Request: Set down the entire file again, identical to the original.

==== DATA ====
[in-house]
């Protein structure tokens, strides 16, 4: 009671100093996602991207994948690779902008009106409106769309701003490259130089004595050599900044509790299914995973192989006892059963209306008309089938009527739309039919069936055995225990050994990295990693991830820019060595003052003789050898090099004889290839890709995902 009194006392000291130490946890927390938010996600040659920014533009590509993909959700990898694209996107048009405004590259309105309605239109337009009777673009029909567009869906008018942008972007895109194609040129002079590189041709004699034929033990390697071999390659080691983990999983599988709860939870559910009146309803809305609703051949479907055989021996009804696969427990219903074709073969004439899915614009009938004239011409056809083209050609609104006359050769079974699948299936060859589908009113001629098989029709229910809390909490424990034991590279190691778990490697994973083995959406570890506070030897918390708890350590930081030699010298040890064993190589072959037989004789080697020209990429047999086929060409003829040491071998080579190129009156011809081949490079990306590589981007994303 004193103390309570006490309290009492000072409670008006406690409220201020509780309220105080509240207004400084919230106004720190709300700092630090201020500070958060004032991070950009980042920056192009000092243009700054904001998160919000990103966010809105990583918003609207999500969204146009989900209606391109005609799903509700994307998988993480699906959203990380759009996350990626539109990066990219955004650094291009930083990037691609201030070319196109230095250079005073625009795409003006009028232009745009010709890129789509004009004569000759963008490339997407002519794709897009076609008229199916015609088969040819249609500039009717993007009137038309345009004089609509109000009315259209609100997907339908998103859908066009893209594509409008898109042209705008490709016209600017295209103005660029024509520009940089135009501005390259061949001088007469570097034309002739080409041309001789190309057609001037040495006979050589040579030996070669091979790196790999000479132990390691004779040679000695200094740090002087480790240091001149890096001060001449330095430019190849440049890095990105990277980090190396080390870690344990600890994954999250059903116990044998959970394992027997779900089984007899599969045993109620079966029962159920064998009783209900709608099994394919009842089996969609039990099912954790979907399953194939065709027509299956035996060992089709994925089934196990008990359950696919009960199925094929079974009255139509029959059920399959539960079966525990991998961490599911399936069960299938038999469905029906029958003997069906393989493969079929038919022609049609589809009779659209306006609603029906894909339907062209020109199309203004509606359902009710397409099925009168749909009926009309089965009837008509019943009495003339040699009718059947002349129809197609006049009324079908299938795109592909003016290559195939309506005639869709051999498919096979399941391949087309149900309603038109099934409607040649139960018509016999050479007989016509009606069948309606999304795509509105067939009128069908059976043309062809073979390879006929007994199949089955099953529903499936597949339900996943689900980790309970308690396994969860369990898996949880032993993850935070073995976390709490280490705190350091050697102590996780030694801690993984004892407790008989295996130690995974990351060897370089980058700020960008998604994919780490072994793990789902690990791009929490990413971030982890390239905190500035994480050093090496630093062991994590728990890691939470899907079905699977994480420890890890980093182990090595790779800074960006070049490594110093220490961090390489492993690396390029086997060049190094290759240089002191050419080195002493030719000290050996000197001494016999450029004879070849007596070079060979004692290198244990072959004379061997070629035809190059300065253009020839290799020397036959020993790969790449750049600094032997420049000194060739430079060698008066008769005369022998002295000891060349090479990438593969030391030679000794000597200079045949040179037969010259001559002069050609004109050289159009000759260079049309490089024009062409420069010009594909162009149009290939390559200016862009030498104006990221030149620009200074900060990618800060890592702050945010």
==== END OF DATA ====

[in-house]
């Protein structure tokens, strides 16, 4: 009671100093996602991207994948690779902008009106409106769309701003490259130089004595050599900044509790299914995973192989006892059963209306008309089938009527739309039919069936055995225990050994990295990693991830820019060595003052003789050898090099004889290839890709995902 009194006392000291130490946890927390938010996600040659920014533009590509993909959700990898694209996107048009405004590259309105309605239109337009009777673009029909567009869906008018942008972007895109194609040129002079590189041709004699034929033990390697071999390659080691983990999983599988709860939870559910009146309803809305609703051949479907055989021996009804696969427990219903074709073969004439899915614009009938004239011409056809083209050609609104006359050769079974699948299936060859589908009113001629098989029709229910809390909490424990034991590279190691778990490697994973083995959406570890506070030897918390708890350590930081030699010298040890064993190589072959037989004789080697020209990429047999086929060409003829040491071998080579190129009156011809081949490079990306590589981007994303 004193103390309570006490309290009492000072409670008006406690409220201020509780309220105080509240207004400084919230106004720190709300700092630090201020500070958060004032991070950009980042920056192009000092243009700054904001998160919000990103966010809105990583918003609207999500969204146009989900209606391109005609799903509700994307998988993480699906959203990380759009996350990626539109990066990219955004650094291009930083990037691609201030070319196109230095250079005073625009795409003006009028232009745009010709890129789509004009004569000759963008490339997407002519794709897009076609008229199916015609088969040819249609500039009717993007009137038309345009004089609509109000009315259209609100997907339908998103859908066009893209594509409008898109042209705008490709016209600017295209103005660029024509520009940089135009501005390259061949001088007469570097034309002739080409041309001789190309057609001037040495006979050589040579030996070669091979790196790999000479132990390691004779040679000695200094740090002087480790240091001149890096001060001449330095430019190849440049890095990105990277980090190396080390870690344990600890994954999250059903116990044998959970394992027997779900089984007899599969045993109620079966029962159920064998009783209900709608099994394919009842089996969609039990099912954790979907399953194939065709027509299956035996060992089709994925089934196990008990359950696919009960199925094929079974009255139509029959059920399959539960079966525990991998961490599911399936069960299938038999469905029906029958003997069906393989493969079929038919022609049609589809009779659209306006609603029906894909339907062209020109199309203004509606359902009710397409099925009168749909009926009309089965009837008509019943009495003339040699009718059947002349129809197609006049009324079908299938795109592909003016290559195939309506005639869709051999498919096979399941391949087309149900309603038109099934409607040649139960018509016999050479007989016509009606069948309606999304795509509105067939009128069908059976043309062809073979390879006929007994199949089955099953529903499936597949339900996943689900980790309970308690396994969860369990898996949880032993993850935070073995976390709490280490705190350091050697102590996780030694801690993984004892407790008989295996130690995974990351060897370089980058700020960008998604994919780490072994793990789902690990791009929490990413971030982890390239905190500035994480050093090496630093062991994590728990890691939470899907079905699977994480420890890890980093182990090595790779800074960006070049490594110093220490961090390489492993690396390029086997060049190094290759240089002191050419080195002493030719000290050996000197001494016999450029004879070849007596070079060979004692290198244990072959004379061997070629035809190059300065253009020839290799020397036959020993790969790449750049600094032997420049000194060739430079060698008066008769005369022998002295000891060349090479990438593969030391030679000794000597200079045949040179037969010259001559002069050609004109050289159009000759260079049309490089024009062409420069010009594909162009149009290939390559200016862009030498104006990221030149620009200074900060990618800060890592702050945010």